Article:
We recently started giving her a pacifier at naptime, because Little Miss decided she couldn't go to sleep ever again without me laying next to her so she could nurse at will. With the paci, however, she's content to sleep on her own and usually takes 3 naps in the course of a day--2 short ones and 1 longer stretch. Then she's ready for bed by 7 and sleeps 12-14 hours, eating once or twice.

Rice cereal is still on the least-favorite list, as is tonight's trial carrot puree. The third night of rice feeding, she touched the spoon with her tongue 2 or 3 times, then shuddered and refused any further contact. She's intensely interested in our food, but apparently she's not as ready for it as she thinks she is. My water glass, however, sends her into spasms of ecstatic anticipation (and I do mean spasms--hold on tight if she's in your arms!), and she's pretty good at taking a sip in-between working the outside of the glass with her tongue and lower jaw.

The rest of us? We're well. Kevin's been working hard on the house, and I've been scouring the planet for new recipes to distract me from all the recipes in my box that use cheese (or some other dairy, but principally cheese). We've found quite a few really good ones, and I'm enjoying fixing some new foods.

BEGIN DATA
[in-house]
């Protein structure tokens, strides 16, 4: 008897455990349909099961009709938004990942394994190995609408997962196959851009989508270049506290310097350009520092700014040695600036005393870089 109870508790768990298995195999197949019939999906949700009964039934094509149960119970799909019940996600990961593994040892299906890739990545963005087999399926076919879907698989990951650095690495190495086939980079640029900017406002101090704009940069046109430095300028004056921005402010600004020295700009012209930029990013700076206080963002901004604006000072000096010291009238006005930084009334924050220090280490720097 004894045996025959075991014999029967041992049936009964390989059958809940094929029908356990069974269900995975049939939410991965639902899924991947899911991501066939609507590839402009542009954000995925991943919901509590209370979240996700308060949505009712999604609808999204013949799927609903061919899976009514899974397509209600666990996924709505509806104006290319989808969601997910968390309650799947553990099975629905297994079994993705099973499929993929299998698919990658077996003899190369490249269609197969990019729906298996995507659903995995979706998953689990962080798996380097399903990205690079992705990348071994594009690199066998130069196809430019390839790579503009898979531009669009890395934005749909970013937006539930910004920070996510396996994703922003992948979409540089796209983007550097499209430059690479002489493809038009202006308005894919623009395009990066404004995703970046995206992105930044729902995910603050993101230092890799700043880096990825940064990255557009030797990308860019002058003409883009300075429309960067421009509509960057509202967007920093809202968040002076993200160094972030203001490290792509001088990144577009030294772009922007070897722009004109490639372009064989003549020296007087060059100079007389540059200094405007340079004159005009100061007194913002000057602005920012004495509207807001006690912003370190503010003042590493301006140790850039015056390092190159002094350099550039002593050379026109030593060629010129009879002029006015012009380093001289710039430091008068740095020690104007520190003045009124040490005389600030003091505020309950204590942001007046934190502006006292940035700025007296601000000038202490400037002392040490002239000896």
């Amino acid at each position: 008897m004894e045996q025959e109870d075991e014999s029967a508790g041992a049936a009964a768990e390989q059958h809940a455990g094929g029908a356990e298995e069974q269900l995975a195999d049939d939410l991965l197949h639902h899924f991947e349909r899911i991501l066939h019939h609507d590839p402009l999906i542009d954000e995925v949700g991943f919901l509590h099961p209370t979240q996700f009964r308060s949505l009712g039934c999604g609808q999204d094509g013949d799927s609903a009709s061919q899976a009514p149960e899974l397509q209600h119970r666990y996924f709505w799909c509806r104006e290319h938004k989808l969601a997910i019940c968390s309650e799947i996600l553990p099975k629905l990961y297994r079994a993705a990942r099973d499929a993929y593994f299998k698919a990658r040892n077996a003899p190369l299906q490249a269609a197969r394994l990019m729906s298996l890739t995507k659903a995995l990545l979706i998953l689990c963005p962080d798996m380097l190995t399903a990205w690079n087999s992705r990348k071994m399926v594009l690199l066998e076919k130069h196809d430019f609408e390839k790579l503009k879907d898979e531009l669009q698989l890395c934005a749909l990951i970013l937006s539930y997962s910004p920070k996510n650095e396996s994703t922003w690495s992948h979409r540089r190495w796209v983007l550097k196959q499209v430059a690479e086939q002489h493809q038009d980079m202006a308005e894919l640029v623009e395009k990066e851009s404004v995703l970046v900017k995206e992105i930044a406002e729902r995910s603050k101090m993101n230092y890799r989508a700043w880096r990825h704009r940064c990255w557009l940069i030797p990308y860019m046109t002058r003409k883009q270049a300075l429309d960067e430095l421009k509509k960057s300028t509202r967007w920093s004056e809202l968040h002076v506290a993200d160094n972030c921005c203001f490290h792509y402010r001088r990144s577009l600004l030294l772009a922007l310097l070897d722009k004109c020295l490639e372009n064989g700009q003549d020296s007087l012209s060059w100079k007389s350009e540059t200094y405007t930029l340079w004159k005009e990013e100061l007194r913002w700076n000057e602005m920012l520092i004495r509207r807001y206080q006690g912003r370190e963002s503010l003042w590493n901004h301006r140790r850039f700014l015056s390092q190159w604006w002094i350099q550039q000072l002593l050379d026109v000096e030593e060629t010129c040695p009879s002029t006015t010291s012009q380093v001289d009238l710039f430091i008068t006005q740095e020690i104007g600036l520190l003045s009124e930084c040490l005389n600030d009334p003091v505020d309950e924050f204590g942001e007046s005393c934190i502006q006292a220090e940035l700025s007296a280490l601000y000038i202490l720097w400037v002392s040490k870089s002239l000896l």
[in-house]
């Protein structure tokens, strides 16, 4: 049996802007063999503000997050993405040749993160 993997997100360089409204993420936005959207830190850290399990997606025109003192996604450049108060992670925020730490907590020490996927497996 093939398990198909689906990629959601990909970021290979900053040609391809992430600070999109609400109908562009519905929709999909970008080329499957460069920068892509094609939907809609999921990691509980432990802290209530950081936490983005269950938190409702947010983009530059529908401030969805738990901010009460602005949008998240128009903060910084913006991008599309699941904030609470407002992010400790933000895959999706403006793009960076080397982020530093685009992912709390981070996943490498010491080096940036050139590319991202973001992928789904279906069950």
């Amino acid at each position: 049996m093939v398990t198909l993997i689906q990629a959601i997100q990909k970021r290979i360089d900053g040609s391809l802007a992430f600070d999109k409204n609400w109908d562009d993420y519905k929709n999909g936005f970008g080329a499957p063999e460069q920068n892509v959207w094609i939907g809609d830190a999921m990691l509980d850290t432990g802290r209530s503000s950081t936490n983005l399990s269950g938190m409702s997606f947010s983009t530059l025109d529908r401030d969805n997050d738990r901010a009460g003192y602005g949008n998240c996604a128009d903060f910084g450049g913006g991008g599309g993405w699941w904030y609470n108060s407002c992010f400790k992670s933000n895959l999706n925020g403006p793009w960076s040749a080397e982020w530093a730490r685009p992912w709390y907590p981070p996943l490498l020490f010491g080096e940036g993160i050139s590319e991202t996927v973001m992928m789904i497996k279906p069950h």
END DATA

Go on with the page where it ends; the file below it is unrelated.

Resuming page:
This has been an irregularly scheduled installment of "Life With Us." More next time.

Sharing Grace

The world of Reformed theology is still relatively new to me, and I am still awed by the idea (not new, but newly emphasized) of the enormity of God's grace toward me. In the September/October 2003 issue of Modern Reformation magazine (I rescued a number of old issues our pastor was cleaning out, for my edification), John Piper writes about the significance of the doctrine of justification by faith. Though in this quote he specifically references the marriage relationship, the idea applies anywhere:
But what if one or both partners becomes overwhlemed iwth the truth of justification by faith alone--and especially with the truth that in Christ Jesus God credits me, for Christ's sake, as fulfilling all of his expectations? What happens if this doctrine so masters our souls that we begin to bend it from the vertical to the horizontal and apply it to our marriages? . . .It is possible, for Christ's sake, simply to say, "I will no longer think merely in terms of whether my expectations are met in practice. I will, for Christ's sake, regard you the way God regards me--complete and accepted in Christ--and thus to be helped and blessed and nurtured and cherished, even if, in practice, you fail."

On Mature Children

I've been slowly reading Hold On to Your Kids, by Drs. Gordon Neufeld and Gabor Mate (PhD and MD, respectively). Basically, the premise is that peer attachment has largely replaced parental attachment in our culture, and this is bad (go figure). The authors are making a case for encouraging the natural attachment young children have to their parents, so that it continues into adolescence and results in teenagers who are secure and desirous of doing what is right for the sake of pleasing those most important to them (ie, their parents--not their peers). It's an interesting read and has numerous points of intersection with good Christian parenting, though the authors arguments are purely secular.

It is not a book urging homeschooling, but I thought the following quote applied in that arena: